WBBJ Chief Meteorologist Tom Meiners Announces His Departure

JACKSON, Tenn. — Storm Team Weather Chief Meteorologist Tom Meiners announced his upcoming departure from WBBJ-TV on Monday, November 30th. His last day with the station will be Friday, December 11th. We asked him about his time in West Tennessee and what has planned for the future!

Q: What have you loved most about your work while at WBBJ-TV?
A: I have loved interacting with our viewers! I get excited when a neighbor asks me for the forecast in the grocery store or when I have an opportunity to teach students about how snow forms. When it comes to weather, I love sharing my knowledge with anyone who’s willing to listen whether that means helping our audience plan their day or when there’s a chance to teach them something new.

Q: You’ve been with WBBJ-TV for over 8 years now. What’s bringing your time in West Tennessee to an end?
A: After my wife and I had our daughter back in June of 2019, we started to feel an even stronger desire to live closer to family. I grew up living only 10 minutes away from my grandparents on my mom’s side and my dad’s side and I’m hoping that our daughter can get to visit her’s more often. That’s been a powerful motivating force in our decisions but it comes at a high price. We’ve put deep roots down in West Tennessee for these last several years and it’s become more clear this year especially that leaving means we leave the family that we made here in West Tennessee.

Q: Do you plan to still work in television?
A: I do! My desire to be near family is only matched by the passion I have for broadcast meteorology. I’ve been offered a position as an on-air meteorologist with another TV station closer to the East Coast and I’ll be sharing more details on that in the days to come. I’m looking forward to a new challenge!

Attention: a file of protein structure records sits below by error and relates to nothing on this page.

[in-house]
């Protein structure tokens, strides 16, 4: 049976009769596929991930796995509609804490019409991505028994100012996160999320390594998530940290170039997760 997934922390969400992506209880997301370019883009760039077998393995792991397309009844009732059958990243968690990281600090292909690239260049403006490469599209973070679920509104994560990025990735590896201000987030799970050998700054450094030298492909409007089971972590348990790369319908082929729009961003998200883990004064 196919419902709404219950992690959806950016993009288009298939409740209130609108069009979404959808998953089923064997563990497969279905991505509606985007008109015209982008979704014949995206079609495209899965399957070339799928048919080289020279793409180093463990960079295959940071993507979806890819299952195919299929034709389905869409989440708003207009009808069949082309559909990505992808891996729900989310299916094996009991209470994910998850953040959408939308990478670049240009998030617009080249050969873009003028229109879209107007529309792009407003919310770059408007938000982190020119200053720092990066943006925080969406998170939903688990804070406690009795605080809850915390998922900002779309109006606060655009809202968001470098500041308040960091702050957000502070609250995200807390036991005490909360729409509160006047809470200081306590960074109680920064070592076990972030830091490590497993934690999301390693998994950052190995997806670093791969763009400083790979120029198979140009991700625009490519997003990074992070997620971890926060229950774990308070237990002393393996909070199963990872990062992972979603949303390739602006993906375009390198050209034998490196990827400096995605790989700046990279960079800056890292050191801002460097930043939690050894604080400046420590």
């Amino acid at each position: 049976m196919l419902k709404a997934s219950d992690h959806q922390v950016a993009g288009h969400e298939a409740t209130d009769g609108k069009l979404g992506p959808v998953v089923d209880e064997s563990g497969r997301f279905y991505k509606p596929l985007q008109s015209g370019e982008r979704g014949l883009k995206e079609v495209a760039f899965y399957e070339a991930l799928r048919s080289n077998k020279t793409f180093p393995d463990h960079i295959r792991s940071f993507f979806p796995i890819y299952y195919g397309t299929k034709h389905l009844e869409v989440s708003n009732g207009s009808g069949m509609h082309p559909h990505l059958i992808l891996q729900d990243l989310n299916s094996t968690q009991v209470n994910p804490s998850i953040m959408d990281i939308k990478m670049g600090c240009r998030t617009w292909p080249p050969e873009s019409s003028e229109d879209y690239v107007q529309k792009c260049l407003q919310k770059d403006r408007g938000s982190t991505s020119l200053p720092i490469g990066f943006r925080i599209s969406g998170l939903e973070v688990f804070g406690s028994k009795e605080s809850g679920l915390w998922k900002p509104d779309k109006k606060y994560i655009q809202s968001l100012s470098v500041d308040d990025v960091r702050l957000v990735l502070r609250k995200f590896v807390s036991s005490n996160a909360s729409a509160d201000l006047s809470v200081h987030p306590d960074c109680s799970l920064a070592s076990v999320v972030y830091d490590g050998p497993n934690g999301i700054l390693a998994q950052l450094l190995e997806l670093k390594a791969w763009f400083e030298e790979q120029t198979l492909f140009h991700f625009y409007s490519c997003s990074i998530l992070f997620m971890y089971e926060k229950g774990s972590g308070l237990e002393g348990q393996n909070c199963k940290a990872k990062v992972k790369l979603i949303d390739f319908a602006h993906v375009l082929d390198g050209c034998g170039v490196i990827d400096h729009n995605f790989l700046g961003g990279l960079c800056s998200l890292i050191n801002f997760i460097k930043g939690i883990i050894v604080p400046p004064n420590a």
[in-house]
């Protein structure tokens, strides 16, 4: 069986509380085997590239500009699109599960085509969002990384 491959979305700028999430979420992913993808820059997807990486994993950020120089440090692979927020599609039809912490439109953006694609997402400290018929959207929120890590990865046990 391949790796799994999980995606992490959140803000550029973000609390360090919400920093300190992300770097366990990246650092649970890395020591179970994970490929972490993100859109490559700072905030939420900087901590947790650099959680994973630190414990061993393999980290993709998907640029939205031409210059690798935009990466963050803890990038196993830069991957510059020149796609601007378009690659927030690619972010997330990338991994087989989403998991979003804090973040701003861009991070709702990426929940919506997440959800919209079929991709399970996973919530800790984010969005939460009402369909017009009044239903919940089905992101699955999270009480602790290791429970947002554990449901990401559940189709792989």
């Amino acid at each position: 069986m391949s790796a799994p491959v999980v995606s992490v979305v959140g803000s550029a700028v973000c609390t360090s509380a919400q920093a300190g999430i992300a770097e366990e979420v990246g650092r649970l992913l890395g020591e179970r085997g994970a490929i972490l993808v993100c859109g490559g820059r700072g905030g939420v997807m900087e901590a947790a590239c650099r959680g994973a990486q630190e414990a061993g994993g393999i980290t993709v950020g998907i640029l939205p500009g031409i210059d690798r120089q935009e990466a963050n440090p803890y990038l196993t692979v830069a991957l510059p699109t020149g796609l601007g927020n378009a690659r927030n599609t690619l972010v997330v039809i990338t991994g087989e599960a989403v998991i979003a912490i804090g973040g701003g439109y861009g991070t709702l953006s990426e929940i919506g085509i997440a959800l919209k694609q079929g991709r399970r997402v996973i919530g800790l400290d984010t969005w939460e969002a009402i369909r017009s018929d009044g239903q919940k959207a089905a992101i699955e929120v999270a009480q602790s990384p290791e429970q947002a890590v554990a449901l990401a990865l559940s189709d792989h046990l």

Q: Do you have any other plans or goals you’re working on besides your career in broadcast meteorology?
A: Recently, I’ve been working on developing skills with full-stack web development and I’m nearing the end of my first online course. I hope to use my background in science to implement user-friendly tools for both meteorologists and weather-enthusiasts alike! I think the pace of technology is laying the foundation for an exciting era of weather forecasting including how those forecasts are shared with the public.

Q: What is something your colleagues probably didn’t know about you?
A: After I graduated from North Carolina State University, and right before I started working at WBBJ-TV back in July of 2012, I briefly had a temporary job working for Cornell University at one of their extensions on Long Island. I helped write grant proposals and worked on GIS projects. On Fridays, we spent the entire morning and afternoon on the Long Island Sound. My team and I worked on a lobster trawler dredging the sound floor for old lobster pots that had been abandoned by fishermen. We got caught in a severe thunderstorm at sea once and I’ll never forget it. While I wouldn’t trade working as a broadcast meteorologist for anything in the world, I look back on those Fridays fondly.

Q: What will you miss the most about West Tennessee?
A: I recently took part in a discussion among other broadcast meteorologists in the country in which we talked about what made our viewing area unique. Most of the responses were about food and the outdoors, and while I have learned a new standard for what makes bar-b-que good and have visited 12 of the 14 state parks in the area, I don’t think either necessarily make West Tennessee unique. To be quite honest, it is the people – I have never met a more hospitable society in my life! In the last +8 years that I’ve worked in West Tennessee I have been taken care of when I’ve been sick, encouraged when I’ve felt down, and been flooded with love when I’ve needed help. I will miss our church family at Cornerstone Community Church most of all, and will no doubt be coming back to visit them every once in a while.

Categories: Local Extras, Weather Blog
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